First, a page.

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Umpiring is a tough road: Simon Taufel

Sunday, 21 October 2012 - 10:58am IST | Place: Mumbai | Agency: dna

Simon Taufel, who gave up the white coat recently, talks about umpiring and the patience needed for it. G Krishnan is all ears.

Simon Taufel, who gave up the white coat recently, talks about umpiring and the patience needed for it. G Krishnan is all ears.

When you took up umpiring, did you think you’d stand in an ODI just before your 28th birthday and in a Test at 29?
No way. I did not take up umpiring to officiate in first-class cricket or even internationals. It was a hobby for me.

You were officiating in matches where players were older than you. Were you nervous?
It’s not about age but performance and merit. I derived confidence from the fact that we wouldn’t be given a game unless we were capable of doing the job. All my age did was help me focus on earning players’ respect by giving them what they expected.

I’m always a little nervous before a game, which is good. It shows I care for my role.

You could easily have been mistaken for a player...
I’ve been stopped at a few venues by people who did not believe I was one of the umpires (including at the Lord’s). Being from the same generation as the players has helped me appreciate the hard work and professionalism they have put into their careers. It helped me focus on the importance of my job and its impact on the players if I did not deliver my best.

You have seen great performances in matches you have officiated in. Is it tough to restrain yourself from congratulating the players?
Yes, I’ve witnessed some special performances, not just in terms of statistics but also courage, patience and determination. Umpires are human too. When a batsman gets a hundred, I wink at him after the over. And I say well bowled to a bowler as I hand back his cap. That’s my style.

With age on your side, would you consider a second innings at international umpiring?
I have deliberately not used the word ‘retire’ in any of my answers. Who retires at 41? It is unlikely however, that I would return to international umpiring. That’s for the younger guys who want it more. My focus is to help others reach and go beyond their potential. I’m pursuing new challenges too that are important for my own development. We only get one shot at life and it’s vital to experience as many things as possible before we leave. It may be possible to come back to umpiring but there is so much I want to do and achieve.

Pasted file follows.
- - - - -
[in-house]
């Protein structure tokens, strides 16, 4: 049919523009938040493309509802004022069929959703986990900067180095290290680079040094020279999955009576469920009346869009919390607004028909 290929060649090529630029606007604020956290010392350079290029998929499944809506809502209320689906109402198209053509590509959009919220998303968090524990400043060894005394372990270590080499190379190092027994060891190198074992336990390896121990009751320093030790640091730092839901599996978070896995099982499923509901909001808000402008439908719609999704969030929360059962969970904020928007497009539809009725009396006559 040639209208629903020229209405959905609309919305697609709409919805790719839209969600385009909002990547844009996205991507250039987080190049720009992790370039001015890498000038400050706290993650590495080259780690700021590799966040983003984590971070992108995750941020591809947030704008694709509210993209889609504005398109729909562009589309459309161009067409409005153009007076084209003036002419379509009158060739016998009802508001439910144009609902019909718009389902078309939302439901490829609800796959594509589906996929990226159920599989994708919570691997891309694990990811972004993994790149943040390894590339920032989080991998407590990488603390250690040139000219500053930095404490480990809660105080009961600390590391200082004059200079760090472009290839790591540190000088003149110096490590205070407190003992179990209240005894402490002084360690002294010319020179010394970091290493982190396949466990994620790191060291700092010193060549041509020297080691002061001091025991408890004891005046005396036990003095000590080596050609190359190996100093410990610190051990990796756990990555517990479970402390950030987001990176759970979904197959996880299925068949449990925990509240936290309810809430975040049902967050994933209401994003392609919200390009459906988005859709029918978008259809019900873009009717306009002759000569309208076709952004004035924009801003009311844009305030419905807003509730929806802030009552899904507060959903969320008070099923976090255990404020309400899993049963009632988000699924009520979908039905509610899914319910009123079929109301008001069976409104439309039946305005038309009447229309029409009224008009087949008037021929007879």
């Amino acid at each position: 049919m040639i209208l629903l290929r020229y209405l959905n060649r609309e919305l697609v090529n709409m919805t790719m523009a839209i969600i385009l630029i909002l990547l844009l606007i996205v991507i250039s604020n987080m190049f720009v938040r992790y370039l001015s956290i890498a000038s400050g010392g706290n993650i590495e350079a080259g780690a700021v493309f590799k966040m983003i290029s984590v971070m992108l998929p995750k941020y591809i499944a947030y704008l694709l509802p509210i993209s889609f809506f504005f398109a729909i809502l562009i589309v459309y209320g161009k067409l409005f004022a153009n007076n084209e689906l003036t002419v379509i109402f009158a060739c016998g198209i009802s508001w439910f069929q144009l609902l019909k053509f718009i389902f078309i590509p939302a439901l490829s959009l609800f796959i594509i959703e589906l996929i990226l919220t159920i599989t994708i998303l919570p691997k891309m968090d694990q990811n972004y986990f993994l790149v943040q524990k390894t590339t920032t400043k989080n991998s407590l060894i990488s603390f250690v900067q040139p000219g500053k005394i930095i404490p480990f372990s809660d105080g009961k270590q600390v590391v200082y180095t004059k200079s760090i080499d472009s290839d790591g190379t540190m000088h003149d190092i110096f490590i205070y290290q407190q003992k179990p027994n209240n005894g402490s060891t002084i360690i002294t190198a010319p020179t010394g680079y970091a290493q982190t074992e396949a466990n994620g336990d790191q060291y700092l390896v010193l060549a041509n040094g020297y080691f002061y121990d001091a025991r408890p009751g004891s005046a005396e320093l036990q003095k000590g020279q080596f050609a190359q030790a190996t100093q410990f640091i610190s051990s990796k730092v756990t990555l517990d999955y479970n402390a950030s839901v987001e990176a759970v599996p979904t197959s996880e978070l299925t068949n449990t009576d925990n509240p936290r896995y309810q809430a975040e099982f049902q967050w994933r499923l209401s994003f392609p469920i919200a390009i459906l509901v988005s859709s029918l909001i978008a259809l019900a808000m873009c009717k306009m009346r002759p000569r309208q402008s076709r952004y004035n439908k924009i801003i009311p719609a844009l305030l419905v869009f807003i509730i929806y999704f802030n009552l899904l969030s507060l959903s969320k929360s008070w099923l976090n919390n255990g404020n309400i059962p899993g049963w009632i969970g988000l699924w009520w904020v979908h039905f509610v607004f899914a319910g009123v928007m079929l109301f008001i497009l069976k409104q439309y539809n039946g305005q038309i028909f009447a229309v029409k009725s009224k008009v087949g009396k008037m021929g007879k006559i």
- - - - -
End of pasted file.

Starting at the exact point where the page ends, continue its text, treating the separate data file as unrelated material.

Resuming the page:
You have seen rules change over the years? Any laws you want changed or wish they hadn’t been tinkered with?
I feel we have too many playing conditions that differ from the laws. There is so much for the umpires, captain and players to know and understand. Have you seen the size of the recent handbook detailing the playing conditions? It’s thicker than a phonebook. I’d like to see it get smaller and desire more emphasis on the laws of cricket. Keep it simple.

Does the 2009 Lahore attack still give you nightmares?
It never did and doesn’t even now. It was a very sad day for those who died — the policemen in the convoy and our driver. I feel for our driver Zafir and his family – he was only driving us to a game of cricket and lost his life. It was a sad day for Pakistan and international cricket. I’m sure we have learned a great deal from that day. The bond I share with Steve Davis, Chris Broad, Ahsan Raza and Peter Manuel is a very close one – we got through it and emerged stronger. The incident had more of an impact on my wife and children, for they required counselling afterwards.

If a youngster tells you “I want to be an international umpire”, will you encourage him?
It’s really important to do what you love and love what you do. If you want to become an international umpire, go for it. Chase that dream. If you work hard enough and apply the principles that I did, anything is possible. Umpiring is a game of patience. It is a tough road and not everyone is suited to the role. Be prepared for setbacks, learn from them and be ready when the opportunity comes along.

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